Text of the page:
*916 This Court also held in Lutheran Campus that the phrase "the services of the church" relates to the incorporeal and is not limited to an edifice. Accord, Petition of Board of Foreign Missions, 221 Minn. 536, 22 N.W.2d 642, 645 (1946). Therefore, the property in question in the instant case would be exempt from taxation, pursuant to Subsection 7 of § 57-02-08, N.D.C.C., if the persons residing in the Conference's houses are ministers who are "in charge of the services of the church" carried on by the church in its program to advance religion as a way of life for all persons; and such property would be likewise exempt from taxation, pursuant to Subsection 9 of § 57-02-08, N.D.C.C., if the persons residing in the Conference's houses are ministers who are "in charge of such [religious] services [of the organization]". Cf., Petition of Board of Foreign Missions, supra.

We have reviewed the exemption from taxation accorded to ministerial residences in other States, and note from a perusal of the Annotation entitled "Taxation: Exemption of Parsonage or Residence of Minister, Priest, Rabbi, or other Church Personnel", at 55 A.L.R.3d 356, that those States which limit the exemption to houses occupied by ministers assigned to a particular church building do so under the particular terms of those States' exemption statutes or because of constitutional limitations not present in our Constitution. See, e. g., Harmon v. North Pac. Conf. of 7th Day Adventists, 462 P.2d 432 (Alaska 1969).

In the instant case, it is clear that all four elders are ordained ministers who are assigned special supervisoryas well as direct spiritualduties directly related to all aspects of the operation of the church as a living institution. The evidence is uncontradicted that these elders both supervise other ministers and also minister directly to church members, although their assignments as to locale may vary from week to week. The evidence also shows that all of the lots owned by the Conference are less than two acres in size, that the dwellings are used as residences for the Conference's ministers and that no profit from their occupancy is realized by the Conference. In addition, there is nothing in the record which asserts that the Conference is not the owner of the buildings in which the elders' services are carried out or conducted.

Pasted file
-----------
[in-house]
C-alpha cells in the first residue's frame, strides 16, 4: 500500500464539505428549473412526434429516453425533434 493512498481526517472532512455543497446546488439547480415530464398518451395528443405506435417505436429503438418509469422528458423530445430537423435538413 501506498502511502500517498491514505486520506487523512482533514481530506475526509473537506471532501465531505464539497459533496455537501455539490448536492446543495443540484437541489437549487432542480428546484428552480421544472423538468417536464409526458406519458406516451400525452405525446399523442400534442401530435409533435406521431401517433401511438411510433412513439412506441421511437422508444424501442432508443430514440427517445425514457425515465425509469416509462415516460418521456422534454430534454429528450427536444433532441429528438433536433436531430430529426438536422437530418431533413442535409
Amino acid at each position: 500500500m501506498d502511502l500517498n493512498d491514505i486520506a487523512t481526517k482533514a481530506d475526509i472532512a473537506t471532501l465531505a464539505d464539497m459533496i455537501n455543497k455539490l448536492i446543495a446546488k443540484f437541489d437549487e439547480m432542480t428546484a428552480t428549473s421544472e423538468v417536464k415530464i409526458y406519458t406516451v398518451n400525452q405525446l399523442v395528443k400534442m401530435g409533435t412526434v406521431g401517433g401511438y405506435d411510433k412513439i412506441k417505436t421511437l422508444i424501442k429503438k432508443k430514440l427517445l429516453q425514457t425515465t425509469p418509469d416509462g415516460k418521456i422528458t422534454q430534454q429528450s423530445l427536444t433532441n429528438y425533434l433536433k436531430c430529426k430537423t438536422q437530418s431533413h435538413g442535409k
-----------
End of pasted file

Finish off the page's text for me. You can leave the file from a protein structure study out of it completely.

We think it is clear that the elders were "in charge of the services of the church" as that phrase is used in subsection 7 of § 57-02-08, N.D.C.C. As part of its statewide services, the Conference assigned these elders to positions which place them in charge of the church's temperance work, its welfare and missionary work, its Sabbath schools and Bible studies; and in charge of the church's evangelistic and stewardship programs. Furthermore, we believe it is also clear that the Conference's elders were "in charge of such [religious] services [of the religious corporation]" as that phrase is used in subsection 9 of § 57-02-08, N.D.C.C. These ministers conducted at least one public worship service per week, although they were not assigned to a particular congregation. Those services are certainly religious services of a religious corporation, as contemplated by subsection 9 of § 57-02-08, N.D.C.C.

We believe that the Conference has met its burden and has established that the residential property owned by the Conference, which is the subject of this action, qualifies for an exemption from taxation pursuant to both subsections 7 and 9 of § 57-02-08, N.D.C.C.

If the Legislature had intended to further restrict the exemption available under subsections 7 and 9 of § 57-02-08, N.D.C.C., it could easily have done so by including additional requirements in the statute itself.

The judgment of the district court is reversed and the order of the North Dakota Tax Appeals Board is hereby affirmed.

ERICKSTAD, C. J., and PEDERSON, VOGEL and SAND, JJ., concur.